This one I learned the hard way. I know, crazy, right? Something so simple can be so hard to do. In the 21 years I've lived, I never really understood the concept of taking care of yourself or self-love. I've always thought it was enough to look out for people and making sure others are doings okay, but it's really not. Sometimes, the person crying for help the loudest is yourself and you don't hear it. Or worst, you do hear it but brush it off because there are far more people who deserve the help. I am that girl who constantly feels pressured to be strong for everyone around me. But I realized that it's important to keep yourself in check too, to not be too caught up in everybody else's drama that you forget about you. It's not selfish. It's necessary. How else are you supposed to help and inspire others when you can't even lift your own spirits up, right? Give credit where it's due and don't forget to look in the mirror when you do. Give yourself the same love you give so freely to others. I know there are days when it can be so hard to love yourself, but still try and try and try. That alone is a victory.
I love that! Self-love is not selfish. It's necessary. With this amazing journey, what was the greatest lesson you have learned so far?
The greatest lesson is probably self-discovery. I've learned so much about myself that I never really paid much attention to before. I've learned to trust God even more. There was so much internal struggle that I never really spoke about and I think what made me overcome them was my faith. Again, I am not very open about this but what I can say is that it pays to trust your journey and believe that wherever your are headed, it is the right direction. Sometimes you might get sidetracked and be pulled at an entirely different direction but trust anyway. Even when you don't understand it, even when everything is making you want to pull all your hair out in frustration, trust anyway. There is a purpose in the waiting. It may be cliché to hear but it's true, at least for me.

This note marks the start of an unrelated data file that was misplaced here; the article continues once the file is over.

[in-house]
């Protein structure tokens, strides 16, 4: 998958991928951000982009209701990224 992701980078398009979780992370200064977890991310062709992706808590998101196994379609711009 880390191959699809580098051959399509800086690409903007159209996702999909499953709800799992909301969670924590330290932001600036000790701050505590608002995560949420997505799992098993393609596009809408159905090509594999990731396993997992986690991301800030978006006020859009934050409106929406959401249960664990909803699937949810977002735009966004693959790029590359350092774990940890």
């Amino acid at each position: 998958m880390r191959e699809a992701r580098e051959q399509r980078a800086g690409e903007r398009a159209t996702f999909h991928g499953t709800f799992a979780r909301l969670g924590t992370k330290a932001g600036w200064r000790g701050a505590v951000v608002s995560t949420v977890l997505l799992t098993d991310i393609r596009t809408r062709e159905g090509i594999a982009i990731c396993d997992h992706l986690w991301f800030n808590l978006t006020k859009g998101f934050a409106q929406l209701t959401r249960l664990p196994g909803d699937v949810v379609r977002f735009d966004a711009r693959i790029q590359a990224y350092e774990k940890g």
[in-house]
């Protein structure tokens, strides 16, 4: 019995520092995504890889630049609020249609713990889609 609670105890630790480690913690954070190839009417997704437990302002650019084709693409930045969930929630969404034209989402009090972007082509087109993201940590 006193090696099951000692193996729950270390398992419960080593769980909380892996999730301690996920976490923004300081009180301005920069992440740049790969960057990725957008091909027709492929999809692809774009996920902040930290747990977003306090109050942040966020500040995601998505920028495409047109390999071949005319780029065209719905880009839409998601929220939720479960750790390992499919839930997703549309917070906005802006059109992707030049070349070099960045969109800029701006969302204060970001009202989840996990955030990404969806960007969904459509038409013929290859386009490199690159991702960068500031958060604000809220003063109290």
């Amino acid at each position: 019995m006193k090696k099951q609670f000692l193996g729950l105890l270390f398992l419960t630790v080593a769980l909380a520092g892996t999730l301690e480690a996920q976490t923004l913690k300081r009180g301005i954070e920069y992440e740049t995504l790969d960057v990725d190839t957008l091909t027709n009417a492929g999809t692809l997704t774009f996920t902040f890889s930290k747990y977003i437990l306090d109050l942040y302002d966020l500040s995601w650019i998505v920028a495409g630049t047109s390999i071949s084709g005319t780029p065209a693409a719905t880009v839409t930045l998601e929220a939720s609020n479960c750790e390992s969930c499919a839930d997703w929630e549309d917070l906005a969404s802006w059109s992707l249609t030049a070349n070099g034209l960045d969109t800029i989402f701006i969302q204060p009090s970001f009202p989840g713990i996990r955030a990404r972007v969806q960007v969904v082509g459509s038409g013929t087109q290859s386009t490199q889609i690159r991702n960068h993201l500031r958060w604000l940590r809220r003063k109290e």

Girl, I couldn't agree more! That has also been so true for me too. We now want to ask you two things that we ask every gal who share their story in the blog. Firstly, Her encourages women to keep growing in their journey. What does it mean to be a work in progress to you?